Company aiming to build ‘first-of-a-kind’ nuclear plant
UK-based advanced nuclear energy developer MoltexFLEX announced it has “significantly refined” the design of its Flex molten salt reactor – delivering a 50% boost in power output, while maintaining previous targets for overnight capital cost and cost per MWh.
The company said that despite the recent increases in commodity prices around the world, the Flex reactor is still able to generate electricity for less than £30/MWh (€34, $37) when used as a source of baseload power.
MoltexFLEX did not give details of how the £30/MWh cost was calculated. The International Energy Agency has put the levelised cost of electricity* for the construction of new nuclear power plants in a range from $40 to $100/MWh.
“We have firmly established the core aspects of the Flex concept as we ramp up engineering design,” said MoltexFLEX head of engineering Chris Hankinson.
“More work will be undertaken over the coming months to further refine and finally freeze the design, and this will then be taken forward to create our first-of-a-kind reactor.”
The main changes to the Flex design include an increase in power output from 40MWth/16MWe to 60MWth/24MWe. This has been made possible by optimisation of the core design and the fuel pin material.
While the underlying technology of MoltexFLEX’s reactor remains essentially unchanged, these design evolutions represent significant improvements, the company said. The work provides more certainty about the company’s ability to deliver on its cost targets, reinforces the underpinning science, and “sets MoltexFLEX on the road towards delivering its prototype Flex reactor around the turn of the decade”.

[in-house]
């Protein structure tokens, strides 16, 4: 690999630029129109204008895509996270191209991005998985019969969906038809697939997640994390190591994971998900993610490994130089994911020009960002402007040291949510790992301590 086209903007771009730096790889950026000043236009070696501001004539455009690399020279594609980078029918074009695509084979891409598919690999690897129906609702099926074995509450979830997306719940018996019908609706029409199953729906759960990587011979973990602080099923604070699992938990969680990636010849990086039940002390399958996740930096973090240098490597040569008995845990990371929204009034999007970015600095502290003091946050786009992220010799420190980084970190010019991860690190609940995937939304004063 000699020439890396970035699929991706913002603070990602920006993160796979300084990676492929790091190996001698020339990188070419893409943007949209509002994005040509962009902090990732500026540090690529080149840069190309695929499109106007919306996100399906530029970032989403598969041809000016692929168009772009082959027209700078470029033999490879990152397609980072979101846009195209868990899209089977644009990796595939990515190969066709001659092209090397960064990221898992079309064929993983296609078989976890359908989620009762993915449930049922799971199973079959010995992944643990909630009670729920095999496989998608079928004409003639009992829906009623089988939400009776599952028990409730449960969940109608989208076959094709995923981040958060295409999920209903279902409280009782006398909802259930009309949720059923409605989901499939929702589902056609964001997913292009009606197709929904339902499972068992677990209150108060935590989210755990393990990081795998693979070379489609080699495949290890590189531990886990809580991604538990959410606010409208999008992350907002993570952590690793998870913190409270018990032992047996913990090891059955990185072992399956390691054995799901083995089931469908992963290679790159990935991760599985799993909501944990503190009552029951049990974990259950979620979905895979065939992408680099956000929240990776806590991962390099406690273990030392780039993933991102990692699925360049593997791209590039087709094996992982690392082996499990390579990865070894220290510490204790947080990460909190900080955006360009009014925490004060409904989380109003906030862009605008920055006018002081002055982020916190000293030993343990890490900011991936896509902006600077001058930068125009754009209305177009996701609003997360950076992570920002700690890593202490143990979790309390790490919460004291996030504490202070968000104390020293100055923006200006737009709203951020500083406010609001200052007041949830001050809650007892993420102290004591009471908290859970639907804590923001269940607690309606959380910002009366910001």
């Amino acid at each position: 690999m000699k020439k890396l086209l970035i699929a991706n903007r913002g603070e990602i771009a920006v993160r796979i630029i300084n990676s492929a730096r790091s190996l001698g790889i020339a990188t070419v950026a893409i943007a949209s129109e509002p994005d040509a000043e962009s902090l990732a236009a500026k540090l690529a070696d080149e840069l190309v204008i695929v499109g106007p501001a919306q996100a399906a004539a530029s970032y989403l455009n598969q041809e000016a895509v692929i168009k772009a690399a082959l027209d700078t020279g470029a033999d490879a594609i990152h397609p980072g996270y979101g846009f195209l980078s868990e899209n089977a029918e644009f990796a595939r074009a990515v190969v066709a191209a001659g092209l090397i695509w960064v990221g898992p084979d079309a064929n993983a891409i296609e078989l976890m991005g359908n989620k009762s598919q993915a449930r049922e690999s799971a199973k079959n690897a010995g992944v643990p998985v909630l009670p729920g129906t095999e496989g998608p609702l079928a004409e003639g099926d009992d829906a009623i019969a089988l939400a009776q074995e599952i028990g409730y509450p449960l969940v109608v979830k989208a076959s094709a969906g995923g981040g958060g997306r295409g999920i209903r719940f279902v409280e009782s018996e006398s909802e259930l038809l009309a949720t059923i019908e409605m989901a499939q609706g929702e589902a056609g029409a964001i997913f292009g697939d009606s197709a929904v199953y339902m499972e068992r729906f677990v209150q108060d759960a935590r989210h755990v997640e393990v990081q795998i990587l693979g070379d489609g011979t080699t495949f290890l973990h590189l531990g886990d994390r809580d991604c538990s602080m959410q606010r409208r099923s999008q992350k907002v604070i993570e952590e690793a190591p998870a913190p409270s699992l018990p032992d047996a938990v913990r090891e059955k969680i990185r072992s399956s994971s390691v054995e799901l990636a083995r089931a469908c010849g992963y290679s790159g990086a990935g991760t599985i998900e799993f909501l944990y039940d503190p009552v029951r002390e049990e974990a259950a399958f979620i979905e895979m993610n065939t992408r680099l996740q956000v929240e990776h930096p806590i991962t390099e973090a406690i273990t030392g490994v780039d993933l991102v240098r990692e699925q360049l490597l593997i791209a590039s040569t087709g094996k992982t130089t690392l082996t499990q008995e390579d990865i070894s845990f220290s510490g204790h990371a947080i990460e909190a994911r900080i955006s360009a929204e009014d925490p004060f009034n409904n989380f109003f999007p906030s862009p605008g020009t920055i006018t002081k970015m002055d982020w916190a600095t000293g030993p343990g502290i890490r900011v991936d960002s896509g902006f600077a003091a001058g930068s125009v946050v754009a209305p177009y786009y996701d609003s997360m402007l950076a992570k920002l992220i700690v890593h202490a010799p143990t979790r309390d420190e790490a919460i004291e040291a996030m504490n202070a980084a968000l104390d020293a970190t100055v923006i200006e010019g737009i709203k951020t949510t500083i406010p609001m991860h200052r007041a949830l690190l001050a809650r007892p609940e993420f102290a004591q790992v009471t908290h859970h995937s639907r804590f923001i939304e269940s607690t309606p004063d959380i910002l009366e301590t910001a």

The refuelling schedule has also been adjusted to account for the fact that the Flex reactor will now use 5% low-enriched uranium (LEU) instead of 6% LEU. MoltexFLEX said this will increase the reactor’s global deployability and harness the existing fuel supply chain.
MoltexFLEX, based in Warrington, northern England, is a subsidiary of Canada-based Moltex Energy.
MoltexFLEX said its reactor uses a patented system with two molten salts: one acting as a fuel, the other circulating as a coolant. This allows the reactor’s heat to be extracted through natural convection, without the need for pumps.
Roughly the size of a two-storied house, each reactor has the potential to power 40,000 homes. The heat produced by the reactor could be used for water desalination and more efficient hydrogen production.
* The levelised cost of electricity, or LCOE, captures both capital and operating costs that need to be covered. It is essentially the long-term price at which the electricity produced by a power plant will have to be sold at for the investor to cover all their costs.